A radish-inspired mini-practice

Yesterday’s practice opens our minds to let reality act on us directly without too many thoughts and feelings and habits getting in the way. Trees and outdoor scenes are good for that because of their inherent richness and movement.

But the practice also brings awareness of the body and mind as just another part of the scene, and in that awareness there is relief.

Once you have a taste for it, this awareness can be rekindled throughout the day, in a kind of mini-practice. All it takes is to reach out with your attention onto something in your field of vision, and then be aware of your own body and mind as the observer of this thing.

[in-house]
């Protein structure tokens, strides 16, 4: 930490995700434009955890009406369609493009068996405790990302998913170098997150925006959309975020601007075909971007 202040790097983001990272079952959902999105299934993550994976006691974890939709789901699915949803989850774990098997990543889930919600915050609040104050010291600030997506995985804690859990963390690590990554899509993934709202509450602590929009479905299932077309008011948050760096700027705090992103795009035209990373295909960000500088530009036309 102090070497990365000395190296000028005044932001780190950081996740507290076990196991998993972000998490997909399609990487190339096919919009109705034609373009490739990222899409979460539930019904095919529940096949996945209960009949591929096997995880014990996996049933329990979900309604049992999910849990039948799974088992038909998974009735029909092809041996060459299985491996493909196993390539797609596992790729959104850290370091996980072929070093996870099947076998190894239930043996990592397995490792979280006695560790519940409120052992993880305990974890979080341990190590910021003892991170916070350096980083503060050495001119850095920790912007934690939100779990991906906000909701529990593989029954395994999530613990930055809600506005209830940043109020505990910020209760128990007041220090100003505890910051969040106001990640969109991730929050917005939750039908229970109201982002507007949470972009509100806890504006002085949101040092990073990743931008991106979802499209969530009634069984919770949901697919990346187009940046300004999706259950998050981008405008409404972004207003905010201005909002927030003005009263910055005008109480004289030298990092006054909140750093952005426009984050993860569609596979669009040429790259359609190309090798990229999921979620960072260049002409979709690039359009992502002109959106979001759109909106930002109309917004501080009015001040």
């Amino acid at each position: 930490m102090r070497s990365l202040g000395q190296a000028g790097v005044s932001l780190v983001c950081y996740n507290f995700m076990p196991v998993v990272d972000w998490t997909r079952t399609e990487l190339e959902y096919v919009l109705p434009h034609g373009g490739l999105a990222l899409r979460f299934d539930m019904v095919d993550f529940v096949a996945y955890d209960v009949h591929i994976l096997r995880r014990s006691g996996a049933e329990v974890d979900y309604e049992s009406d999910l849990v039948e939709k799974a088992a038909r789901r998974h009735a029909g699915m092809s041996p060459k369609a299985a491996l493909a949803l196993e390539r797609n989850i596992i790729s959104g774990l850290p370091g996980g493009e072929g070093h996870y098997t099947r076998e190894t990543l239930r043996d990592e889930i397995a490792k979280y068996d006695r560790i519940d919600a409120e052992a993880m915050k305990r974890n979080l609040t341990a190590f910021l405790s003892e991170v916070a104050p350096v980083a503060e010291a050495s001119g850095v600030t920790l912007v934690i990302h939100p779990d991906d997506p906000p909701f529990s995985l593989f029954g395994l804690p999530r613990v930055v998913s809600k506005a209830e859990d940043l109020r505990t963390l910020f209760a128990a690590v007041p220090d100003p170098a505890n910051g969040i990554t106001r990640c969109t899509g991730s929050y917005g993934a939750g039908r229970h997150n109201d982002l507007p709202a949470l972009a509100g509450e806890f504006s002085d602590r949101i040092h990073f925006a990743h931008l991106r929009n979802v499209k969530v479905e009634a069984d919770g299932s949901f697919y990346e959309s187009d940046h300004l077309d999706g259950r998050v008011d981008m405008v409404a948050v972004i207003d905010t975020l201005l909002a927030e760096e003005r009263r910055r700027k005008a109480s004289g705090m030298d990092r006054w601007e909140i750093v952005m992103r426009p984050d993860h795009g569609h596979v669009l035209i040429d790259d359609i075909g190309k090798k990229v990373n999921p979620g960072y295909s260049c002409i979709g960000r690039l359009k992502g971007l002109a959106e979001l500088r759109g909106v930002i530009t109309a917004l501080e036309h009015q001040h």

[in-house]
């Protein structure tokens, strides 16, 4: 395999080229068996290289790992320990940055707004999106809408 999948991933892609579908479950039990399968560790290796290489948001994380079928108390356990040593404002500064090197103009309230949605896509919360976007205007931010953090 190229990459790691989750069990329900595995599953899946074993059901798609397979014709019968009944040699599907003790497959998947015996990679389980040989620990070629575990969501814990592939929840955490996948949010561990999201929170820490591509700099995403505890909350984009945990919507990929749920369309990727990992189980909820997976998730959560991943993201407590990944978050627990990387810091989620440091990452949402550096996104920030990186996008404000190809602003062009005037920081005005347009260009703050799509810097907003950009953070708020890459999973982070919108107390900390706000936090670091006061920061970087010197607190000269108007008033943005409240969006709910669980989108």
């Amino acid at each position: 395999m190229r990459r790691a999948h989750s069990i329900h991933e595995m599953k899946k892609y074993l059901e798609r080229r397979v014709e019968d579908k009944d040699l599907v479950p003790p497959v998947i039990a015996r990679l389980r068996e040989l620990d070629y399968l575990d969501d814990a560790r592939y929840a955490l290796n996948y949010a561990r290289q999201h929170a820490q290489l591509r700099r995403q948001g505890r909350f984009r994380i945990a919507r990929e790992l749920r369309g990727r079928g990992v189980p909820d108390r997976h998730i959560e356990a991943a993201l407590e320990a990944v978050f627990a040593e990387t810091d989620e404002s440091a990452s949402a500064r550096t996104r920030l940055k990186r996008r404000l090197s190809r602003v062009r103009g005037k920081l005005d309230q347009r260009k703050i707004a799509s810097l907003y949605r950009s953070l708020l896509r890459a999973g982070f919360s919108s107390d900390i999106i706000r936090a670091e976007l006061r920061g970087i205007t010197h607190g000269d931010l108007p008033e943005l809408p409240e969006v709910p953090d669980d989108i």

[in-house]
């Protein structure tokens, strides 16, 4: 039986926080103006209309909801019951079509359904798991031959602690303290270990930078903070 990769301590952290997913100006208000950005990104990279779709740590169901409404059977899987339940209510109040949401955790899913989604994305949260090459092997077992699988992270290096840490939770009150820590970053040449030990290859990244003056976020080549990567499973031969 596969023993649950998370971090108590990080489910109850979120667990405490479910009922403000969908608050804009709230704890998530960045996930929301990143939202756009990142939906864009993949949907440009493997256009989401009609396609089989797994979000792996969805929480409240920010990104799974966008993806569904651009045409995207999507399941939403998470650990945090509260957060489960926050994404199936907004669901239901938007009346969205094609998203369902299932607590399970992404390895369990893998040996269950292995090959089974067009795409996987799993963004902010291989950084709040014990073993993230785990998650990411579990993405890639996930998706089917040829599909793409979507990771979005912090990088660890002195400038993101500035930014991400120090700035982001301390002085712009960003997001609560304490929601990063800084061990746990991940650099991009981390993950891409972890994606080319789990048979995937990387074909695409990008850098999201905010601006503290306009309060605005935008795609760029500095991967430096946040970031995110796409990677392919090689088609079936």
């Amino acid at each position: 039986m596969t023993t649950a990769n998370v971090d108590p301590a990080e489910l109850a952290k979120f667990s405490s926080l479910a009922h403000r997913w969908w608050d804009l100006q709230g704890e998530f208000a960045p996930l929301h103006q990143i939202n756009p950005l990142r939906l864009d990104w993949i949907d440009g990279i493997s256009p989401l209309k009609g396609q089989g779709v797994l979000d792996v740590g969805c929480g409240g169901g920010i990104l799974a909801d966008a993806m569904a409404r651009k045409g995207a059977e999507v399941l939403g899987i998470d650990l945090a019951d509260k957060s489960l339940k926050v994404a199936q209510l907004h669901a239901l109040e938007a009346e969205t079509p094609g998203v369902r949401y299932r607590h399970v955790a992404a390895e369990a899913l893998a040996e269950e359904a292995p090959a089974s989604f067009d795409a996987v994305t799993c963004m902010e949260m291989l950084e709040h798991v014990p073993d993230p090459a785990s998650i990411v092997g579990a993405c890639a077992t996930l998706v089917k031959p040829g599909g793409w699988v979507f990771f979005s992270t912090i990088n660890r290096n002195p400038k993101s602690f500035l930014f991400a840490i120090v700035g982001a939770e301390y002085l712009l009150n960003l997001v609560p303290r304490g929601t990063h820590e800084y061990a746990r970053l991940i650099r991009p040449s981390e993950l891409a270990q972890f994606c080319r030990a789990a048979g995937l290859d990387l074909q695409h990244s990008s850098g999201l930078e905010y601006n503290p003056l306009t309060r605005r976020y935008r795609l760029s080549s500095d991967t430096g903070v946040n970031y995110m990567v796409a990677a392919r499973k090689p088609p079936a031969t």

To me it feels as if my awareness is going out away from my body towards the object. It feels like my awareness is now somewhere in between the object and my body/mind, and I am equally aware of both.

This awareness of the body and mind as being like external objects brings immediate relief. Why? Because the mind is now empty of contrived thoughts and intentions, worries and cares. The novelty of being aware of oneself from almost a third-person perspective immediately suspends first-person-based habits of thought and action. Like trying to brush your teeth with your non-dominant hand, it all feels new.

At the same time it demonstrates that you are more than your body and mind. Pure awareness comes to the fore and reveals itself. Pure awareness puts the body and the mind in their place.

And as the Daoist Zhuangzi repeatedly wrote: contrived thoughts and exertions tax our bodies and minds. Being in the thrall of our complicated first-person narratives is wearying. The simplicity of pure awareness sets things right again.

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